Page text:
Around the headquarters of the National Park Service, the joke these days is that the agency soon will be getting a new name: The National Pork Service.

Over the objections of Park Service officials, Congress this year targeted money for dozens of projects and acquisitions that the agency says have little to do with its mission: preserving the nation's natural and cultural heritage.

They include an industrial theme park for southwestern Pennsylvania, an old railyard in the same state, a historic, four-screen movie theater in West Virginia and the birthplace of Franklin D. Roosevelt's secretary of state. All told, Congress appropriated $271 million in new construction funds for the Park Service, more than three times the administration request.

The projects have irritated Park Service officials, who say they should not be in the business of local economic development. In a memo to Park Service Director James M. Ridenour, officials suggested that the new projects are "thinning the blood" of the agency and that it should find a way to unload some of them.

"It's really a question of the direction of the Park Service -- whether it concentrates on protecting and making accessible the traditional, crown-jewel type parks, or whether it becomes . . . a repository for what are in essence economic development type projects," said George Rasley, the assistant director for legislative affairs and author of the memo.

"Not every region merits a historic corridor. We know about the Yellowstones and Grand Canyons and Yosemites, and we ought to concentrate on protecting them."

The Park Service always has been a favorite place for Congress to spend money, and in some respects the Reagan and Bush administrations have helped foster the evolution of "park barrel" politics.

Starting with President Ronald Reagan's first interior secretary, James G. Watt, the executive branch has sought to limit the expansion of the park system, concentrating on the improvement of existing facilities. Congress has responded with its own initiatives, many with the agency's tacit approval.

But Park Service officials say that while they are all for acquiring new parks or historic sites of genuinely national significance, many of the initiatives contained in this year's bill do not fall into that category. Moreover, they say, the process of including them in the appropriations bill, often at the last minute and without open debate, deprives the public of any oversight.

"Almost all the new properties and additions are coming in without benefit of professional scrutiny by the National Park Service, public involvement or congressional hearings," said a Park Service official who asked not to be identified. "The national park system is mandated to represent the best, the premiere natural and cultural sites of this country, but many of the sites that have come in over the last year are at best of state significance."

The official suggested that lawmakers are turning to the Park Service to fund projects out of concern for faltering local economies.

Projects in this year's spending bill include:

America's Industrial Heritage. At the behest of Rep. John P. Murtha (D-Pa.), Congress included $13 million in planning and construction costs for the project, which covers industrial sites in nine Pennsylvania counties. "It was so important in forming the industrial backbone of the country," said a Murtha spokesman, who noted that the region includes the nation's "first aluminum factory."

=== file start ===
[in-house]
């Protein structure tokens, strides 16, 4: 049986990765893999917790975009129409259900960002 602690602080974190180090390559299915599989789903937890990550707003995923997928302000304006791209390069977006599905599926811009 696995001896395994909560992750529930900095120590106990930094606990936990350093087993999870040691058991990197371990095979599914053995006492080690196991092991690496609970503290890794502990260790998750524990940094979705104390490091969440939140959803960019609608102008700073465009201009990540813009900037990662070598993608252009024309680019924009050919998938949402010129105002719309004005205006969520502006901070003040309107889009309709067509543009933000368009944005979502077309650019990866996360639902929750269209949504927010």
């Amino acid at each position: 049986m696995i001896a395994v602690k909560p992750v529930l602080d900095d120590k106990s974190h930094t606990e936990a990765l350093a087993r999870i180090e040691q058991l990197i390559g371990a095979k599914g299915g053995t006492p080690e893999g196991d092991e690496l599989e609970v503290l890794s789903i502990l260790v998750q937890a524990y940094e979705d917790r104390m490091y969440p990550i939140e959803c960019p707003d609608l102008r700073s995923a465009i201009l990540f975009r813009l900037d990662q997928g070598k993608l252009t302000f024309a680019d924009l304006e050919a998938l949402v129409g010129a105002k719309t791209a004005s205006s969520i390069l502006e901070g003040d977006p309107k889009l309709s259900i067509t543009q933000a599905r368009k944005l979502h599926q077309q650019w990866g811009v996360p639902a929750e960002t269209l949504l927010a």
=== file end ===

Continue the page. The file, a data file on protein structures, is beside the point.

"It's sort of a combination of economic development and {the} National Park Service," he said.

A new visitor center at Fort Larned National Historic Site in Larned, Kan. Park Service officials had rejected a new visitor center in long-term plans, concluding that the existing facility was adequate. But Park Service officials said it was resurrected through the efforts of Senate Minority Leader Robert J. Dole (R-Kan.), who helped procure $590,000 for the project.

Steamtown. Situated in Scranton, Pa., this railyard and its antique locomotives have received millions in Park Service appropriations since its designation as a National Historic Site in 1986. Congress included $11 million in this year's budget. But not everyone thinks the money is well spent. Interviewed recently in the magazine American Heritage of Invention and Technology, John White, the Smithsonian Institution's former transportation curator, called Steamtown "a third-rate collection in a place to which it had no relevance, and its denomination as a national historic site was simply a political trick."

Cordell Hull National Historic Site in Tennessee. Congress approved $500,000 in planning funds for a park and museum built around the birthplace of Cordell Hull, Roosevelt's secretary of state. "We don't do secretaries of state and never have," said a Park Service official who requested anonymity. "We do presidents."

A spokeswoman for Sen. Albert Gore Jr. (D-Tenn.), who helped secure the funds, noted that Hull was the nation's longest serving secretary of state and a Nobel laureate. "He was no ordinary secretary of state," she said.

The Keith-Albee Theater in Huntington, W.Va. At the behest of Sen. Robert C. Byrd (D-W.Va.), Congress appropriated $4.5 million to renovate this historic theater, now a four-screen "multiplex" cinema.

Writing for an in-house magazine recently, Ridenour said he is "concerned that we are spreading our limited resources over a growing base and that, as a result, we may suffer the possibility of sliding into mediocrity."

Rasley's memo proposed the possibility of seeking legislation that would authorize the "mothballing" of some facilities and transferring others to local governments. Rasley acknowledged, however, that carrying out the proposal would "require a great deal of political will." A spokesman for Ridenour said he had not yet seen the memo.